“We hope in the next three years, makaka-develop ang Department of Labor ng rates that would be commensurate to this industry. Ginagaya lang kasi sa janitorial [services] ang security guards. So mababa ang sweldo. But it’s not just the sweldo, it’s also the overhead expenses of the agencies. So ’pag affected ang overhead expenses affected din ang sweldo ng security agencies (We hope that the Department of Labor and Employment come up with rates that would be commensurate to this industry. Right now, salaries are just based on janitorial services. This is why salaries are low. But beyond that, it’s also the overhead expenses of agencies. If these expenses are affected so do the salaries of the security guards),” he said.

Article location : http://www.bworldonline.com/content.php?section=Nation&title=Security agencies upbeat thanks to police lack&id=94396

Tax reform needs an independent advocate to propose change

I feel this current discussion on reforming the tax system may create a need for a Philippine Tax Institute. An independent institution that can evaluate, analyse and advocate proposals for changes in the system without bias but for what is best for efficiency and effectiveness of the purpose of the tax applied.

From BusinessWorld Philippines

September 11, 2014

Tax overhaul must reform system, says industry group

THE TAX Management Association of the Philippines, Inc. (TMAP) has suggested the adoption of a three-pronged approach in reforming the country’s tax system, supporting pending measures in Congress as well as suggesting new ones to support its proposal.

TMAP President Rina-Lorena R. Manuel, in a position paper submitted to the ways and means committees of both houses of Congress, said proposals to amend the country’s tax system should address three “Rs”: rectifying the tax base, reducing the rates, and reforming the system.

Ms. Manuel said updating the country’s tax thresholds under the National Internal Revenue Code (NIRC) is needed as inflation has lowered individuals’ purchasing power.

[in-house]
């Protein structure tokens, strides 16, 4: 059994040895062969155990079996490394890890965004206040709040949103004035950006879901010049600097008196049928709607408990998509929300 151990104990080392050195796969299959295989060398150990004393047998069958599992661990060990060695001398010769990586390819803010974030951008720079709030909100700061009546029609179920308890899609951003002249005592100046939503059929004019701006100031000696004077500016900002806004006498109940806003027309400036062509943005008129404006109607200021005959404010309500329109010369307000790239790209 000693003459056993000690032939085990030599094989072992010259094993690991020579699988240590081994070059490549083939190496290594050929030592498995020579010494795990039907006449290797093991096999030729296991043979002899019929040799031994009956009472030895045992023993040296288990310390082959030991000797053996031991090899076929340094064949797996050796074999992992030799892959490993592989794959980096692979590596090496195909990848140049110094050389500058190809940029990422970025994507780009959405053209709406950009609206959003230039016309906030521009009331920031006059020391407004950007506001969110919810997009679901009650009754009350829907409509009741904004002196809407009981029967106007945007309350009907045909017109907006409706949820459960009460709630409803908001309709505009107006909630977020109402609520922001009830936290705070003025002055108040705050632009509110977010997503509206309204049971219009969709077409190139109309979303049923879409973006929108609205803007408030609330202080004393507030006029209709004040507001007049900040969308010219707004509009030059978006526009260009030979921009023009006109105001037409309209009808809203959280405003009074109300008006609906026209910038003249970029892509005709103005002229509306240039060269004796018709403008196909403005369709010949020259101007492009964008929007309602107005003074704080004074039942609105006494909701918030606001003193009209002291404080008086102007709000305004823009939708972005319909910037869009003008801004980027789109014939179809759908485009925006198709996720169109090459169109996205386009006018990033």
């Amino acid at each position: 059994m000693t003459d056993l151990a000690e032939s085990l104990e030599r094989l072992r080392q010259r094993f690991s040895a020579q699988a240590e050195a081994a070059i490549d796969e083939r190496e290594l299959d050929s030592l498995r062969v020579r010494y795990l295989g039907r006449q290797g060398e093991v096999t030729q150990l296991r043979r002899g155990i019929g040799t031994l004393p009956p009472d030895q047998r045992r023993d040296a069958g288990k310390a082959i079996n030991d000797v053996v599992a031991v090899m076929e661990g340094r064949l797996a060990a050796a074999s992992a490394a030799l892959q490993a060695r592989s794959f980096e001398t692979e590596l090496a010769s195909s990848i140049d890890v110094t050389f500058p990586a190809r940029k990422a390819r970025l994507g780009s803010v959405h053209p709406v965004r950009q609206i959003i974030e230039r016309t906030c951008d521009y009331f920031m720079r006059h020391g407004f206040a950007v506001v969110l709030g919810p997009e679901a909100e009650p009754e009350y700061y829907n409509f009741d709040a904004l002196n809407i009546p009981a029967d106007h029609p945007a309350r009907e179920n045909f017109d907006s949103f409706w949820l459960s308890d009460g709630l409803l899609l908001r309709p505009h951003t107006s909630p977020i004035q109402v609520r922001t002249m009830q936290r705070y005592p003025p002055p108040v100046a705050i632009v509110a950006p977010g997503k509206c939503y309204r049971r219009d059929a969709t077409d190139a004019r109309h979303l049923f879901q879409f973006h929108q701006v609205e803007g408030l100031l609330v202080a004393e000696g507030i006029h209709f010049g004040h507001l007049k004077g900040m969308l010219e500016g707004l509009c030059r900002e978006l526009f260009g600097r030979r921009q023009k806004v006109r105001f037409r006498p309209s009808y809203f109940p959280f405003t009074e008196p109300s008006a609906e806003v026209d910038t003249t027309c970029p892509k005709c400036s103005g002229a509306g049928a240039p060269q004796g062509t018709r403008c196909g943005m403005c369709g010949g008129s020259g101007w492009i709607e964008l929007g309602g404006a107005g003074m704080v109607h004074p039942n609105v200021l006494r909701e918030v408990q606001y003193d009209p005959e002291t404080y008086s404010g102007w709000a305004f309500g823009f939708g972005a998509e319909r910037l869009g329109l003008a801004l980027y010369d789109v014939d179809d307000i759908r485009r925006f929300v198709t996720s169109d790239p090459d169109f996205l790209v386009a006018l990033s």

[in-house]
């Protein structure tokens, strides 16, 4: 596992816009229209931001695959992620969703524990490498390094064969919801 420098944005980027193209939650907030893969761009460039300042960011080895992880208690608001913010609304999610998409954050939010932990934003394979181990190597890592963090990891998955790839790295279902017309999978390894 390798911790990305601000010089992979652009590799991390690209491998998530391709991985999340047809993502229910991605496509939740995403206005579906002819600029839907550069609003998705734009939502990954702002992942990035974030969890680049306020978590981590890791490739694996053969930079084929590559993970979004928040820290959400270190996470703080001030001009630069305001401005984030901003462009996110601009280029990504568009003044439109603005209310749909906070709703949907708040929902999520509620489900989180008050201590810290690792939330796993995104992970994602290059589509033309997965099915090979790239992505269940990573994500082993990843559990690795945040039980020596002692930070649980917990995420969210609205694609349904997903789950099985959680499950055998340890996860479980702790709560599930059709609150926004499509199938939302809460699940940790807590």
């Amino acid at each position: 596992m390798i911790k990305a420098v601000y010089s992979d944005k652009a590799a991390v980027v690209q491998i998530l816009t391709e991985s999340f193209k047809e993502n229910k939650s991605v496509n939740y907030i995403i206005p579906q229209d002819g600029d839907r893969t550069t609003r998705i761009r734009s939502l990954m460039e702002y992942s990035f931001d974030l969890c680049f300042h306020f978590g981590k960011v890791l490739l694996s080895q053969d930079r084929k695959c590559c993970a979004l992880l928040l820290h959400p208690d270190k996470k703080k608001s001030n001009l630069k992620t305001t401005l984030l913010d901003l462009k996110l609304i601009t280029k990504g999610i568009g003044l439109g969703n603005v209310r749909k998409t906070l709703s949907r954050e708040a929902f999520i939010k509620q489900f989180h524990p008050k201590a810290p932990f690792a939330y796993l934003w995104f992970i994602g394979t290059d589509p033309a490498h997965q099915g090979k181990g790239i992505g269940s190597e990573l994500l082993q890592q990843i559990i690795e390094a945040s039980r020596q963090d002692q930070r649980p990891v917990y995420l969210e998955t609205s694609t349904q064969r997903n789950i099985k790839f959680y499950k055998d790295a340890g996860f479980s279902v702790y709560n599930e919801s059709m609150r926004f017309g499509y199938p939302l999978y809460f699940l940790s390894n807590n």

“These outdated tax base and tax-exemption thresholds undoubtedly decrease the net home pay of Filipino taxpayers, most significantly those of low-income taxpayers, thereby depriving them of decent living standards,” Ms. Manuel said.

“The correction of personal income tax brackets is long overdue and TMAP believes that something needs to be done immediately,” she added.

Thus, TMAP has backed the proposal to raise the tax exemption cap for bonuses to P70,000 from P30,000.

The House of Representatives on Tuesday approved on second reading House Bill 4970 which raises the tax exemption cap for bonuses. A counterpart measure at the Senate, meanwhile, is pending at the committee level.

The P500,000 top tax bracket likewise needs updating and should take into account the increase in consumer prices since 1997, TMAP said. Income tax rates of individuals should also be reduced to 20-30% from the current 32%, it added.

“This will promote equity in the tax system and make the Philippine workforce competitive with its ASEAN (Association of Southeast Asian Nations) neighbors,” Ms. Manuel said.

“It will also help bridge the gap in the taxation of Overseas Filipino Workers (OFWs) who are tax exempt, vis-à-vis those who choose to stay and work in the country,” she added.

Senator Juan Edgardo “Sonny” M. Angara, in Senate Bill No. 2149, proposed to lower individual income tax rates over a three-year period. The measure has been pending at the chamber’s committee of ways and means since March.

Under Mr. Angara’s proposal, those earning over P1 million will have a reduced income tax rate of 25% by 2017 from the current 32% under the NIRC.

At least three bills have been filed at the House of Representatives seeking to slash individual income tax rates. These are likewise all pending with that chamber’s Ways and Means committee.

Finally, the Tax Code should be reviewed and simplified to ease the compliance of self-employed individuals and marginal income earners, the TMAP noted.

“In general, TMAP welcomes a comprehensive review of the NIRC, as amended, to clarify certain provisions therein which have given rise to taxpayer issues due to radical changes in interpretation,” TMAP said.

Finance Secretary Cesar V. Purisima last month said tax reviews should involve the entire law and not be “piecemeal” in order to make the tax system “more equitable, more progressive, more competitive, but with an impact that’s revenue positive”. — Mikhail Franz E. Flores

Article location : http://www.bworldonline.com/content.php?section=Economy&title=Tax overhaul must reform system, says industry group&id=94398